Investing in a mutual fund scheme starts with the tedious task of selecting the appropriate one and this is where some investor might be tempted to invest in a mutual fund scheme which yields higher returns. But this Relative returns comparison approach does not differentiate between two schemes that have assumed different levels of risk in pursuit of the same investment objective. Therefore, short-listing schemes, purely based on relative returns, may be misleading as the fund that has taken higher risk might have generated the same return as a peer with lower risk.

On the other hand, higher risk may result in higher return but it could also mean sacrificing the quality of a fund’s portfolio. And that’s why relative returns comparison might not be the foolproof way of selecting a mutual fund scheme and then finding out risk adjusted return of a fund becomes extremely important.

**Risk-adjusted Returns**

An alternative approach to the relative returns comparison to evaluate the performance of the fund is to establish the risk reward relationship. The underlying principle is that return ought to be commensurate with the risk taken. A fund manager, who has taken higher risk, ought to earn a better return to justify the risk taken. Similarly, a fund manager who has earned a lower return may be able to justify it through the lower risk taken.

Such evaluations are conducted through Risk-adjusted Returns and determining risk adjusted returns of various mutual fund schemes is an important part of selecting the right fund for investment. There are various measures of risk-adjusted returns and some most popular measures are Sharpe ratio, Treynor ratio, Alpha and Beta.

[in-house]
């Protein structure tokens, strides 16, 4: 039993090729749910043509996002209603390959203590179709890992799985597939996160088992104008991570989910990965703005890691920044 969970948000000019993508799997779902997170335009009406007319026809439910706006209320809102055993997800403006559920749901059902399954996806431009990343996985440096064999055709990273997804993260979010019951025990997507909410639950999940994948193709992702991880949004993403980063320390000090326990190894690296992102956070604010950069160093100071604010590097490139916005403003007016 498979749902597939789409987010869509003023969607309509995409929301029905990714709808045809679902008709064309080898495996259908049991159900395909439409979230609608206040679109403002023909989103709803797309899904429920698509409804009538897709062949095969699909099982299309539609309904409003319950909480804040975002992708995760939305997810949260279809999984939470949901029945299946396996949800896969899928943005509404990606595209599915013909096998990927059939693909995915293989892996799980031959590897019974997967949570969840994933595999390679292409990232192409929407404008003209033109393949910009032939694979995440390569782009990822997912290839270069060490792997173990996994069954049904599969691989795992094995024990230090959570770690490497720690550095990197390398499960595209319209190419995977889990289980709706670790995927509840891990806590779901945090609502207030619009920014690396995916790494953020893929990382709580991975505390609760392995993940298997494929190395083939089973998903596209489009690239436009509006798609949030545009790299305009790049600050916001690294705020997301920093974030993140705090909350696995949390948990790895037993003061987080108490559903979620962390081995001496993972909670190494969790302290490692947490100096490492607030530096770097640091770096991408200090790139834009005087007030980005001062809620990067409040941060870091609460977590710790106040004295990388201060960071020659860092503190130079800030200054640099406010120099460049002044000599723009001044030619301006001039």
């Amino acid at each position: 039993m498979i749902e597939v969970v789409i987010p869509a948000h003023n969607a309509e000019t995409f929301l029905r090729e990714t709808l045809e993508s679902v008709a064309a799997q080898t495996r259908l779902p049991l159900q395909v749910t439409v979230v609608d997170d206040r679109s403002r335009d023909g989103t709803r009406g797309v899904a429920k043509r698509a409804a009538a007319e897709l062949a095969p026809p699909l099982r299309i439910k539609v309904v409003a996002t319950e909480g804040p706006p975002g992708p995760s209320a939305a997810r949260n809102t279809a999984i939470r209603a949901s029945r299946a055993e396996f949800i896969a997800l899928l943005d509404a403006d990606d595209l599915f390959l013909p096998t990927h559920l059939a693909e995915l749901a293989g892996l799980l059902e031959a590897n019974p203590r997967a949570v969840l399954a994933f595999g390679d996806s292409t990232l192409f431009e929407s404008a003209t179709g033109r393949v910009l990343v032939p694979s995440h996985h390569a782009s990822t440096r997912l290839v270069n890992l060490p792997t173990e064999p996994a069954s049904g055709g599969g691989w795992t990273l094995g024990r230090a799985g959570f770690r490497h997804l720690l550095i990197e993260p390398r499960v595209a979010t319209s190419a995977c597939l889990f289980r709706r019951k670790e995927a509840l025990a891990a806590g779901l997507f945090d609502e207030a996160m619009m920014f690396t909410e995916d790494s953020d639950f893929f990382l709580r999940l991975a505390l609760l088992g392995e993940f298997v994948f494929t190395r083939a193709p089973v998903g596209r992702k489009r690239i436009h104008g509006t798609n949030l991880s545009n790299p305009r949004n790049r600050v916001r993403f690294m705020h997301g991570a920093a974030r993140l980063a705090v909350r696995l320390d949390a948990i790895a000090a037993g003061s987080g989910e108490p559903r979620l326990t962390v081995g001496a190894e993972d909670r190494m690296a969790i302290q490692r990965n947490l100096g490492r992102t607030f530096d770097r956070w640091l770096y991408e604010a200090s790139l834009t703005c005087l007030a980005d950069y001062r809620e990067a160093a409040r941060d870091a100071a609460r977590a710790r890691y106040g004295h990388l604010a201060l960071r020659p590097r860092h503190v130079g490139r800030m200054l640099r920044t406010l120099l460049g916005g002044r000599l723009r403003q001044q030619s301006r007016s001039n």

**Sharpe Ratio**

The Sharpe ratio, also known as Reward-to-Volatility-Ratio, measures the risk-adjusted performance. This ratio has been named after William F. Sharpe who developed this ratio. It indicates the excess return per unit of risk associated with the excess return.

Mathematically, the measurement of Sharpe Ratio is based on standard deviation, risk free returns and expected return earned by the fund. It is also one of the important indicators of fund’s performance vis-à-vis the risk taken by a fund manager.

It is calculated by subtracting the risk-free rate from the rate of return for a portfolio and dividing the result by the standard deviation of the portfolio returns.

SR = {r - rf} / v

Where

SR – Sharpe ratio

r – Portfolio’s return

rf – Risk free rate

v – Portfolio’s volatility

E.g., if investor gets 7% return on her investment in a scheme with a standard deviation/ volatility of 0.5 and we assume risk free rate is 5%, Sharpe Ratio is (7-5)/0.5 = 4 in this case.

**What is the significance of Sharpe Ratio?**

The greater a portfolio's Sharpe Ratio, the better its risk-adjusted performance. A negative Sharpe Ratio indicates that a risk-less asset would perform better than the security being analyzed. This measurement is very useful because it explains why one portfolio has reaped higher returns than its peers; it is only a good investment if those higher returns do not come with too much additional risk.